"I Just Wasn't Made For These Times"
    The long list of credits on Blonde ranged from those who actually featured on the album, like Beyonce, Kendrick Lamar, and Andre 3000, to some more unexpected names like the Beatles and Elliott Smith. However, I'd also argue that, whether or not it was intentional, Blonde shares a lot of musical and thematic parallels with Pet Sounds, the legendary album by the Beach Boys. Though the two records seem unrelated on the surface, they are fundamentally the deeply personal explorations of lost love, anxiety, depression, and life as an outlier made by their respective masterminds, Frank Ocean and Brian Wilson. With Pet Sounds, Wilson displayed an earnest representation of himself that wasn't necessarily seen by the public eye, taking the listener through various emotions, personal troubles, and vexing questions about love and purpose he felt on a given day. Ocean has done the same thing on Blonde, except his emotional journey seems to extend the course of several years rather than just a day, but covers the same existential territory Wilson covered fifty years ago. The albums' openers, "Nikes" and "Wouldn't It Be Nice," show Ocean and Wilson expressing their desire to live a life free of the materialistic superficiality of everyday life, setting the tone for their albums in the process. "Ivy" and "Self Control" are soul-bearing love songs that process the same deep, broken-hearted mix of longing and reverence as "God Only Knows" and "That's Not Me." "Solo," "Skyline Too," and "Nights" all show Ocean questioning his own worth and what it means to be "yourself" in a world where it's hard to do so, which are the same introspective questions Wilson pondered on tracks like "I Just Wasn't Made For These Times" and "I Know There's An Answer."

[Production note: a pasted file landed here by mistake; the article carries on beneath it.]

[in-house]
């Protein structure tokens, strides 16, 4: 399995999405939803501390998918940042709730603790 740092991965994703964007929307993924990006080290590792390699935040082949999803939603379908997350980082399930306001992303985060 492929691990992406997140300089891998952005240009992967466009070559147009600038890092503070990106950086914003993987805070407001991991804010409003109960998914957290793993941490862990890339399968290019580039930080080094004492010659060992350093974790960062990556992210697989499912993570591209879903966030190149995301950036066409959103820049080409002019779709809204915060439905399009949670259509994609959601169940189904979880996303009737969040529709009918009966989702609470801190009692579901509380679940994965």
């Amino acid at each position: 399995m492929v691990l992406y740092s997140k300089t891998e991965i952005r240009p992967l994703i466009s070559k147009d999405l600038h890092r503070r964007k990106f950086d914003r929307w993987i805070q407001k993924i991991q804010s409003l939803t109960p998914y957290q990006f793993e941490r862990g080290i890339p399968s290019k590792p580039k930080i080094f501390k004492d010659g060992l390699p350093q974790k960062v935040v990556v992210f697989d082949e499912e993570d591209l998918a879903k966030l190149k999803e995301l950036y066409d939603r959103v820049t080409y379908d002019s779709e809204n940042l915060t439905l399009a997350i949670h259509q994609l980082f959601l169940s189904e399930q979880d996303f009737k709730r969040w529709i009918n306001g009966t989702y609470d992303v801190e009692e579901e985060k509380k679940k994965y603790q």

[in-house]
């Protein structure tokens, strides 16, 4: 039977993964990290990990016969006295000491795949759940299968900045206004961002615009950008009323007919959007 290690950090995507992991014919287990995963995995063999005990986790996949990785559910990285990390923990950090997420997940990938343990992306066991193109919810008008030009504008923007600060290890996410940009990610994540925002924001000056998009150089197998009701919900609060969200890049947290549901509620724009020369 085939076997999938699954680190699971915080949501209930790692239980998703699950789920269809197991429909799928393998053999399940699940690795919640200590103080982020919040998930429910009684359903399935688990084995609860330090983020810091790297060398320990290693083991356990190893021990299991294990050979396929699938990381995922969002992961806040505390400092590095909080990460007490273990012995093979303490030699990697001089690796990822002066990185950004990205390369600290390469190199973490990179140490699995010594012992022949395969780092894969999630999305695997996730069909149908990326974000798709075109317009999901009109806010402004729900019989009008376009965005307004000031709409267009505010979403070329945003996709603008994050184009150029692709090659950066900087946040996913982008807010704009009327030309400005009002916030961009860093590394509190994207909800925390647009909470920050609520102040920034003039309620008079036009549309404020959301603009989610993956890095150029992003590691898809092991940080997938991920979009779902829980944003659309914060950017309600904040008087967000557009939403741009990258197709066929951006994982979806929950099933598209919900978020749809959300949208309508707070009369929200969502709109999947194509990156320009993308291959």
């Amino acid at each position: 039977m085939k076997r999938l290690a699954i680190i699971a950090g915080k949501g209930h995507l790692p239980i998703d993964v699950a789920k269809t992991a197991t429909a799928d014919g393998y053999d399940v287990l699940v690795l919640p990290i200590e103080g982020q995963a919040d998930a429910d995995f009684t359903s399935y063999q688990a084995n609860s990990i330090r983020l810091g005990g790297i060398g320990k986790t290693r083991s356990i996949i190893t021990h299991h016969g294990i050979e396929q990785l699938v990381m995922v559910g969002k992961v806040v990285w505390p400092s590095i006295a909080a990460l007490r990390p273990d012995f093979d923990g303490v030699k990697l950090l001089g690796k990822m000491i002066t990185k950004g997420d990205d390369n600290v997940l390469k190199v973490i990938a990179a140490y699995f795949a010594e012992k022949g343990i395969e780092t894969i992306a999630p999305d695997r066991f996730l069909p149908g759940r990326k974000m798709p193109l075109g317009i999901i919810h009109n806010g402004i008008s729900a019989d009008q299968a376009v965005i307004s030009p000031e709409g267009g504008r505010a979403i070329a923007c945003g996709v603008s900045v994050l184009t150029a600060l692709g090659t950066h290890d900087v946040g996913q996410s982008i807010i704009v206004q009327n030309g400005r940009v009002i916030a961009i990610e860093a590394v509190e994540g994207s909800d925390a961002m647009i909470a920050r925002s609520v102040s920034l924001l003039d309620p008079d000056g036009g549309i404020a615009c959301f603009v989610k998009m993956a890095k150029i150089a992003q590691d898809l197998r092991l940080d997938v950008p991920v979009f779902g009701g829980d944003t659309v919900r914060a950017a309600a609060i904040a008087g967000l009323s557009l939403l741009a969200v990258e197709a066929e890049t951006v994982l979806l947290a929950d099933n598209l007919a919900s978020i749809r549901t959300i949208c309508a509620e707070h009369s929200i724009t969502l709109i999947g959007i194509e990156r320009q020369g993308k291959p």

Even though the Beach Boys didn't make the album credits, Ocean had said in the past that he was listening to them while recording Blonde, so the connection to Pet Sounds may not be a huge stretch. Regardless, I found the similarities between both albums to be worth mentioning, especially since the backgrounds between Wilson and Ocean are pretty similar as well. Both men clearly know how to write a radio hit, but on these two records, Wilson and Ocean made bold and unconventional choices over the easy and expected route. With Pet Sounds, Wilson's creative risks resulted in an undisputed masterpiece that propelled the music world to where it is today. Blonde is still hot off the presses, so the jury's still out on whether it'll live up to the same level as Pet Sounds (although the bar is set pretty frickin high), and I'm not going to pretend that an album that's less than two weeks old is an instant classic. But given its current reception, and the trajectory of Ocean's overall career, it may be safe to assume that Blonde is going to have some lasting impact, or at the very least, offer listeners and fans a deeply personal glimpse into Ocean's life and thoughts you can't find anywhere else.